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Mexico economy begins 2022 stronger than estimated as industry rebounds

MEXICO CITY, May 25 (Reuters) - Mexico's economy grew slightly faster in the first quarter than initially estimated, expanding by 1.0% from the previous three-month period amid a recovery in manufacturing and services, official data showed on Wednesday.

The seasonally adjusted figure published by national statistics agency INEGI was stronger than a preliminary estimate that put quarter-on-quarter growth in Latin America's No. 2 economy at 0.9% for the January-March period.

Separate data showed that robust foreign demand for Mexican goods helped to power manufacturing.

A breakdown of the INEGI data showed that primary activities, which cover farming, fishing and mining, contracted by 2.0% compared with the previous quarter.

By contrast, secondary activities, which include manufacturing, expanded by 1.2%, and the tertiary sector, comprising services, grew by 1.3%, the figures showed.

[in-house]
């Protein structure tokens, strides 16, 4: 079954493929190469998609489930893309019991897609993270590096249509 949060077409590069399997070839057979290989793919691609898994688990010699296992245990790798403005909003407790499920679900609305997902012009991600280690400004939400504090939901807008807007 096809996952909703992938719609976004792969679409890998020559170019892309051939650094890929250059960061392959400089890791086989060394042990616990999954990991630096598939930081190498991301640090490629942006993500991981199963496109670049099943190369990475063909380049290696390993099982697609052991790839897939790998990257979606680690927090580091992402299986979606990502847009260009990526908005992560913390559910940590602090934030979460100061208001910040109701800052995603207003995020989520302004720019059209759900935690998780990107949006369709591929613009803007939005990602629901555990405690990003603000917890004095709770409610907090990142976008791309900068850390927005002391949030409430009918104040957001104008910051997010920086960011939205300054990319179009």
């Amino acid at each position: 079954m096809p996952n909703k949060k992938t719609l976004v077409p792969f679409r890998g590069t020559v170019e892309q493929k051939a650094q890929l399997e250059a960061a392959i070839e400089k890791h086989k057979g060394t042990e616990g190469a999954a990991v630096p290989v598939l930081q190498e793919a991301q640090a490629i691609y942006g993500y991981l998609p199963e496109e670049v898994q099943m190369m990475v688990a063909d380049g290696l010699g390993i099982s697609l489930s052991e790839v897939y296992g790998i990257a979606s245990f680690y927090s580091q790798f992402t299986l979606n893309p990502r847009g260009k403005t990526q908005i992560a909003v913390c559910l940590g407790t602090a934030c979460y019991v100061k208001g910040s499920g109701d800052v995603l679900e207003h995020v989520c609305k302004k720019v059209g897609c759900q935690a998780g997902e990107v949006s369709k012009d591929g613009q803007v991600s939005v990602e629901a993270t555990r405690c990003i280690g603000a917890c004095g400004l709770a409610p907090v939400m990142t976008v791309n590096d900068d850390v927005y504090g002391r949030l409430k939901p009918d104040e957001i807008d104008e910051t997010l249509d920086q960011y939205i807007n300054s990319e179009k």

Seasonally adjusted trade data also published by INEGI showed that goods exports rose to $47.8 billion in April from $47.4 billion the previous month. In the three months through April, Mexico shipped far more exports, in dollar terms, than during any three-month period on record, the data show.

However, imports have also surged, hitting $52.1 billion in April, the first time the total has breached the $50 billion mark in adjusted terms. That widened Mexico's adjusted trade deficit in April to $4.3 billion, the biggest in two years.

Compared to the same quarter in 2021, the Mexican economy grew by 1.8%, two-tenths of a percentage point more than the statistics agency's initial estimate.

Data for the fourth quarter of 2021 were revised up to show gross domestic product expanding 0.2% quarter-on-quarter. INEGI previously said the economy was flat in the quarter. (Reporting by Dave Graham; editing by Jason Neely and Bernadette Baum)

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